Feminist Un/Pleasure: Reflections on Perversity, BDSM, and Desire / Deadline 15 November 2013
Call For Papers – Feminist Un/Pleasure: Reflections on Perversity, BDSM, and Desire / Deadline 15 November 2013
Feral Feminisms, a new independent, inter-media, peer reviewed, open access online journal, invites submissions from artists, activists, scholars and graduate students for a special issue entitled, "Feminist Un/Pleasure: Reflections on Perversity, BDSM, and Desire," guest edited by Toby Wiggins. Submitted contributions may include full-length academic essays (about 5000 – 7000 words), shorter creative pieces, cultural commentaries, or personal narratives (about 500 – 2500 words), poetry, photo-essays, short films/video (uploaded to Vimeo), visual and sound art (jpeg Max 1MB), or a combination of these. Please direct inquiries and submissions to Guest Editor, Toby Wiggins (firstname.lastname@example.org).
What gets you off? Desire is a slippery concept, difficult to hold or describe, and certainly not consistent or interchangeable. An insatiable yearning for some is for others abhorrent and deserving of reprimand. The social complexities of perversion are therefore always in flux, influencing diverse manifestations of sexuality and its censorship. According to Freud's early formulations on the two principles of psychic functioning, and later developed in his writings on the death drive, pleasure and unpleasure are intimately bound. Our primary drive encompasses both the unpleasure of an increase in excitation and the pleasure of its release. In other words, an individual's relationship to unencumbered indulgence continually grapples with its denial. This fundamental tension also resonates beyond psychoanalysis, in feminist genealogies, as an ambivalence towards BDSM and "perverse" sexualities. Echoed in Carole Vance's influential anthology, Pleasure and Danger, and the ongoing battles of the sex wars, feminist sexuality encompasses both enjoyment and suffering wrapped tightly around the politics of desire. This apparent contradiction of painful enjoyment also weaves throughout BDSM sexuality itself, where the lines between violence, sex, and love begin to blur.
This special issue of Feral Feminisms aims to complicate, untame, queer and radicalize tumultuous legacies of pleasure and unpleasure by reflecting upon the current intersections of feminist desire and BDSM sexuality. Topics of inquiry may include, but are not limited to:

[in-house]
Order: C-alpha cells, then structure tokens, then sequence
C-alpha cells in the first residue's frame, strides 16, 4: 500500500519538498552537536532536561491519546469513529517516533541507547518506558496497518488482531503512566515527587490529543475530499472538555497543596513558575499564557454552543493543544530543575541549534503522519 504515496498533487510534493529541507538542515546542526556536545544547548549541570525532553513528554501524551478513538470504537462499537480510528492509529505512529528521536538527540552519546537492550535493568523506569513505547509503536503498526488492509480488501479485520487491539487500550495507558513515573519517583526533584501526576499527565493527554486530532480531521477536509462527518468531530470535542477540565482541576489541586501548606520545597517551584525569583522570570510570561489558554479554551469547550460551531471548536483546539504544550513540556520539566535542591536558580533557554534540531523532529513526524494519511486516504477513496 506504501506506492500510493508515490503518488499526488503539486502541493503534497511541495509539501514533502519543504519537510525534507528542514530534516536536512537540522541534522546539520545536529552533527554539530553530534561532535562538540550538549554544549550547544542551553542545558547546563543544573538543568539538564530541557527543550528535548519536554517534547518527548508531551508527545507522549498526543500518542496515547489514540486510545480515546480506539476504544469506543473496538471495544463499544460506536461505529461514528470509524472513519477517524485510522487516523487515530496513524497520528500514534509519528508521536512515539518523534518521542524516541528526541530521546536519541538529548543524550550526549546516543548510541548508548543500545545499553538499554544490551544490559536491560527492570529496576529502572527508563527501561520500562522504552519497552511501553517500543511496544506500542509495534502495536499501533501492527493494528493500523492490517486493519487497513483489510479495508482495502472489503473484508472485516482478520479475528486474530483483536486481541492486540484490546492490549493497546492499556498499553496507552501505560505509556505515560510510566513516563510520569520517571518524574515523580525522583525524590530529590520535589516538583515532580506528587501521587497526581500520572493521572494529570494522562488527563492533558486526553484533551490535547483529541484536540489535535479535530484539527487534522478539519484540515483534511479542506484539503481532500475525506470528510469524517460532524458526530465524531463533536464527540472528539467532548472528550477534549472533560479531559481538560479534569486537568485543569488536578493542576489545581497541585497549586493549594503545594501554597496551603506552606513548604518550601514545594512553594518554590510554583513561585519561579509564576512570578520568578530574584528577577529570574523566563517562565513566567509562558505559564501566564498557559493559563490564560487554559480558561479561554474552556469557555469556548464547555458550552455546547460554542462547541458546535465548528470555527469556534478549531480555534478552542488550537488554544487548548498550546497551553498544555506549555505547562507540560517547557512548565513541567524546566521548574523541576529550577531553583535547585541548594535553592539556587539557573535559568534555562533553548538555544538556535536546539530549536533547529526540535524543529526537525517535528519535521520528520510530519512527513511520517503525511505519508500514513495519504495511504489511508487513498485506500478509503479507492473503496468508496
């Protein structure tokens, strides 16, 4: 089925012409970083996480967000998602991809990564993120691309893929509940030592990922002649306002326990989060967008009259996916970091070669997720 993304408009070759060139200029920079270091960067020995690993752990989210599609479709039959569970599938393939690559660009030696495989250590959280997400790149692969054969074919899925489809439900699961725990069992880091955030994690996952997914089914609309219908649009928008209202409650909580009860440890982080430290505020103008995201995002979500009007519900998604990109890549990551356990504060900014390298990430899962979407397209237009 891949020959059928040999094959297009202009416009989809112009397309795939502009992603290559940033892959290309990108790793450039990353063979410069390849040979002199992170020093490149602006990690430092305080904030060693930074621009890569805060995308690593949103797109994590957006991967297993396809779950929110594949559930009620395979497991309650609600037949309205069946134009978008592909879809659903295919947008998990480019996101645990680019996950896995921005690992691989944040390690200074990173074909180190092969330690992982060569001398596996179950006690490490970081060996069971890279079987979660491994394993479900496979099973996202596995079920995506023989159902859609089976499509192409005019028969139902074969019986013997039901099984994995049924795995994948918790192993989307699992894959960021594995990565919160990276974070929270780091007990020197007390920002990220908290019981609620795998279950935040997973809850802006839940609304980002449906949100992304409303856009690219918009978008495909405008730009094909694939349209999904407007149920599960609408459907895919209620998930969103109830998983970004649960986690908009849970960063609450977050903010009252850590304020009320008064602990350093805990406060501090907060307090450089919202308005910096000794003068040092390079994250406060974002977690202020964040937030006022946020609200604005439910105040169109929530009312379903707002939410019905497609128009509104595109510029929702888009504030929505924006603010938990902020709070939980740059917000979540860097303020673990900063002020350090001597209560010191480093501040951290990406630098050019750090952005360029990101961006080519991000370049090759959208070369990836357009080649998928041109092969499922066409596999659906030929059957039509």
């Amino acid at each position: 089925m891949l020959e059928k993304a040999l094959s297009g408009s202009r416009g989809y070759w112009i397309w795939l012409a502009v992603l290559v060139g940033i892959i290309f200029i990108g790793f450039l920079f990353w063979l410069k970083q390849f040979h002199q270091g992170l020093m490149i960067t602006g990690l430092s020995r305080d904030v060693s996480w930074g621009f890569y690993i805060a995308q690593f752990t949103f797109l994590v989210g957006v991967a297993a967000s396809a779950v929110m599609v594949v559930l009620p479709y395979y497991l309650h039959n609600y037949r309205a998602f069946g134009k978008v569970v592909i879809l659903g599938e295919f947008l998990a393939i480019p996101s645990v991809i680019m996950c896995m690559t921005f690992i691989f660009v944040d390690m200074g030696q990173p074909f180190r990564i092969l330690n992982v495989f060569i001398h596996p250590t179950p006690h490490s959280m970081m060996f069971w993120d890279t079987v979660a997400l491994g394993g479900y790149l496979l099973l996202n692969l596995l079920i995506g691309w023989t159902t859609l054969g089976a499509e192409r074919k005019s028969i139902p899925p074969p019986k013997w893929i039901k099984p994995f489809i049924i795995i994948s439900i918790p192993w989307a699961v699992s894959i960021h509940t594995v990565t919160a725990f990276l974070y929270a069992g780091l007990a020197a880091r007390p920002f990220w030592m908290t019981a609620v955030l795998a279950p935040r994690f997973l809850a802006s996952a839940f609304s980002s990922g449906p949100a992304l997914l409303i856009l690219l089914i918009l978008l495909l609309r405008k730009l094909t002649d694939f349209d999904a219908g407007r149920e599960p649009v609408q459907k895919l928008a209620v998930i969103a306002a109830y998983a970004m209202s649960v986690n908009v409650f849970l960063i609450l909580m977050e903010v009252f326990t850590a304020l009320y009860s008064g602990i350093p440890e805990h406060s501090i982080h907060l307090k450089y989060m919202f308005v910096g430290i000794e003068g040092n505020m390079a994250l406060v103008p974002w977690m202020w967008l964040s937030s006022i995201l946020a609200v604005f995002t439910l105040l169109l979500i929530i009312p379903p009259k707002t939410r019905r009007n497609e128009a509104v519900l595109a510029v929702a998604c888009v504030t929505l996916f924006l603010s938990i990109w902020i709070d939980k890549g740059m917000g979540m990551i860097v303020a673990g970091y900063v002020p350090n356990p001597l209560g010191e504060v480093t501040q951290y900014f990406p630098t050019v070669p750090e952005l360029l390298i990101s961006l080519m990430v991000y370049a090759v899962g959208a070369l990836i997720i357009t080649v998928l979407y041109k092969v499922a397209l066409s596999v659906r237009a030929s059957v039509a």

● pleasure and pain in feminist sexualities
● resonances of canonical sexologists such as Richard von Kraft Ebbing on contemporary perverse sexualities
● the instability of sexual subcultures vs mainstream
● gender and power play
● representations of perverse feminist sexuality in film, literature, and art
● Fifty Shades of Grey and histories of erotic fiction
● psychoanalytic theories of BDSM and/or perversion
● affect and kinky feminist desire
● sex work and professional dominatrices
● critical interrogations into the construction of subversive sexualities
● masochism, sadism, fetishism
● the politicization of BDSM
● death, the death drive, and queer sexualities
● addressing white supremacy, capitalism, ableism, colonialism, heteronormativity, and/or patriarchy through scenes of perversion
● limit experience
● BDSM sexuality as performance
Articles, no longer than 7,000 words, should be prepared for anonymous peer-review. Please include a separate document with the contributor's name and email, affiliated school (if applicable), a 100-word abstract, and a 60-word biography. All references should be in MLA citation style. For written submissions: 1 inch (2.54 cm) margins. Times New Roman 12pt. Double spaced. Include page number in header. Bold headings.
We also welcome the submission of shorter creative pieces, cultural commentaries, or personal narratives between 500-2500 words, poems, colour or black & white images, and films, or a combination of mediums. Written submissions should be in Microsoft Word format. Image submissions should be in jpeg, with a maximum file size of 1MB. Film submissions should be uploaded to Vimeo with a link to the film provided in the submission email; if you are submitting a film or multimedia piece and do not wish to upload to Vimeo, we are open to establishing other means of submission – please contact the Guest Editor (email provided above). All art and non-text based submissions should be accompanied by a paragraph length artist statement that outlines the goals of the work and how it engages with the CFP.
All submissions are subject to double-anonymous peer review, are reviewed by 2-3 peer reviewers, and receive collegial feedback on their work.
Previously published articles will not be considered without the permission of the editors. Do not simultaneously offer your article to another publication. The author(s) always retain copyright of their work. The author(s) may republish provided they request permission from the Managing Editors and they agree to acknowledge that it appeared in Feral Feminisms.
These submission guidelines can also be found at www.feralfeminisms.com
Email submissions to: Toby Wiggins (email@example.com)